The [Monday] Papers
"It is where the government has hidden the most secret information: plans to relocate Congress if Washington were attacked, dossiers on double agents, case files about high-profile mob figures and their politician friends, and a disturbing number of reports about the possible smuggling of atomic bombs into the United States," reports the Boston Globe.
"It is the FBI's 'special file room,'' where for decades sensitive material has been stored separately from the bureau's central filing system to restrict access severely and, in more sinister instances, some experts assert, prevent the Congress and the public from getting their hands on it . . .
"The special filing location was even used to protect information about politicians believed to be involved with criminals.
"'The information is of a very sensitive nature in that it contains frequent reference to highly placed persons in Chicago law enforcement as well as city, county, and state political figures and their relations with the hoodlum element,' one 1960 memo stated, requesting a file be routed to the special room. 'References are also made to prominent businessmen and occasionally newspaper reporters.'
"Longtime observers of the FBI say the memos are not just historically valuable, but also provide a roadmap for researchers who can now request some of the files cited in them, at least those with titles or file numbers that appear in the newly released documents. The memos will be posted at governmentattic.org, a website run by volunteers that publishes hundreds of government documents released under the Freedom of Information Act."
Warren's dismissal of the Chicago Way as a problematic mode of governing follows an earlier bizarre column that took the meek City Hall press corps to task for not recognizing the greatness of our kick-ass mayor.
I'll take a closer look if and when I can muster a new Pundit Patrol installment this week.
New World Order
Yes, 1958 and 1963.
"On Day 14 of the adventure, I'm going to the dogs. Literally."
If only I was as bad as he is, I'd be rich.
She even volunteered to use her husband's last name from here on out.
Oh wait, that didn't happen.
"The famous name gets my foot in the door, and that's only the start."
"I'm ready to play hardball."
Yup, the "kind of pol we should want."
"We were not very close. [Blagojevich] had a friend of his call and ask if I would introduce the governor. I gave him a list of other officeholders that I thought would be better suited, but he specifically wanted me."
For the same reason Quinn wants you: To trade on your name.
I wonder if Simon gave Quinn a list of officeholders she thought would be better suited to be lieutenant governor.
"Perhaps the most telling moment was after Sheila Simon was announced as the Lt. Governor nominee," John Laesch writes at The Progressive Fox. "Turner's entire half of the room was dead silent, drowned out by the sounds of camera flashes and applause from those who fought side-by-side with Paul throughout his career. It will be interesting to see how this one plays out in the general election.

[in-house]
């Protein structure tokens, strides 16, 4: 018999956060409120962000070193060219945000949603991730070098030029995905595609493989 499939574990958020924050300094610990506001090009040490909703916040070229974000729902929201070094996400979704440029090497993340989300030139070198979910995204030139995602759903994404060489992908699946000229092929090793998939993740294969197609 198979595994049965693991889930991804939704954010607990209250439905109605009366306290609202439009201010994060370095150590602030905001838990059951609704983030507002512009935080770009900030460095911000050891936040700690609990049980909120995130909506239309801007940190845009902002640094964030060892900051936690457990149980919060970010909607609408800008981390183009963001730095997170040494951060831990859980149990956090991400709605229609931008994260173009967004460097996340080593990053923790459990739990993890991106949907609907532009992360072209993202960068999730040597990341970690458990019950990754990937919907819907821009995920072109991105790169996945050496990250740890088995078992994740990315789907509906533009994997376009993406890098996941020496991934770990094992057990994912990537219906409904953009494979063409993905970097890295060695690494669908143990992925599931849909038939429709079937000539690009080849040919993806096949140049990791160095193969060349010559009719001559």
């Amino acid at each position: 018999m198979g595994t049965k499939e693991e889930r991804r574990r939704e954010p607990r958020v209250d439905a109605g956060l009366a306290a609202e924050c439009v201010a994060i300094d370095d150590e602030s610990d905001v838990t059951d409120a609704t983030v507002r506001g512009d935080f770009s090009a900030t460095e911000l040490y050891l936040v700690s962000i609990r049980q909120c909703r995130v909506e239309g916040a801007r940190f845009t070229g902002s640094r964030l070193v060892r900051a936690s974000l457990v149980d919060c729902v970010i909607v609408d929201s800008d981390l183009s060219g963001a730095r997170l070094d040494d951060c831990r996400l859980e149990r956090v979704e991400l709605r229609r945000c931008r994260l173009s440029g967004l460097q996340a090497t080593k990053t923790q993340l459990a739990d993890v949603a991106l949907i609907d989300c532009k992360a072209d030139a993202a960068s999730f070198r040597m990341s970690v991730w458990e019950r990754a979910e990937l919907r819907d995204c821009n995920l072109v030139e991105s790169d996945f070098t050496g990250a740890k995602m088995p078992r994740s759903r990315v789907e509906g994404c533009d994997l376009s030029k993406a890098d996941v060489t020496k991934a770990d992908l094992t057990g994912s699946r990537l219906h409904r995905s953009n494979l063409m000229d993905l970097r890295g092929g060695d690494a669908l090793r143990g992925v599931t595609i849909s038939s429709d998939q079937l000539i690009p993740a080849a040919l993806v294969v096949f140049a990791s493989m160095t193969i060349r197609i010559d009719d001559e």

"Was this a Democratic, bottom-up process or a top-down, back-room deal-making process?
"We will never know what made Rep. Boland, Sen. Garrett and Sen. Koehler decide to step aside. By getting out of the race, those candidates freed up more votes for Sheila Simon, the eventual winner. We know for a fact that Governor Quinn was making calls on behalf of Sheila Simon. We know for a fact that Speaker Madigan was counting votes for Sheila Simon, or perhaps just counting votes to help determine if he should use his 80,000 votes or just pass (he did officially pass). There was some evidence that members of Senator Durbin's staff were involved in whipping votes for Simon. With that many players all pulling in the same direction, it would be hard to see how this vote could have turned out any differently."
"Pickens bristled at suggestions that he was maintaining a clout list, saying that he took a beating when favored applicants were rejected, as often happened," the Tribune reported.
Um, let me try to follow the logic here: The fact that aldermen and folks from the mayor's office and people who knew people blasted Pickens when they didn't get their way shows the list he maintained had nothing to do with clout?
Hey, their names just got them in the door.
"As much grief as I took from these elected officials," Pickens told the Trib, "it's hard for me to hear (accusations) that we were just letting all these kids in."
No, you were just asking principals to let them in.
Um, let me try to follow the logic here: The fact that so many kids sponsored by aldermen and folks from the mayor's office and people who knew people were so ill-qualified that their special pipeline to the city's principals still wasn't enough to get so many of them into their schools of choice - though it was enough for plenty - shows that nothing untoward was going on?
"Through a spokesman, Duncan declined to comment."
Because it's not like a Cabinet officer owes us an explanation or anything. Who are we, Jim Warren?
The deputy chief of staff to former school board president Michael Scott got laid off on Friday.
"[Greg] Minniefield said he didn't know about Pickens' list," the Sun-Times reports.
Apparently clout lists were above his pay grade.
The True Value of Education
This He Misses About His Imprisoned Best Friend
One Knee Backhands
The Beachwood Tip Line: Make the team.
Posted on March 29, 2010
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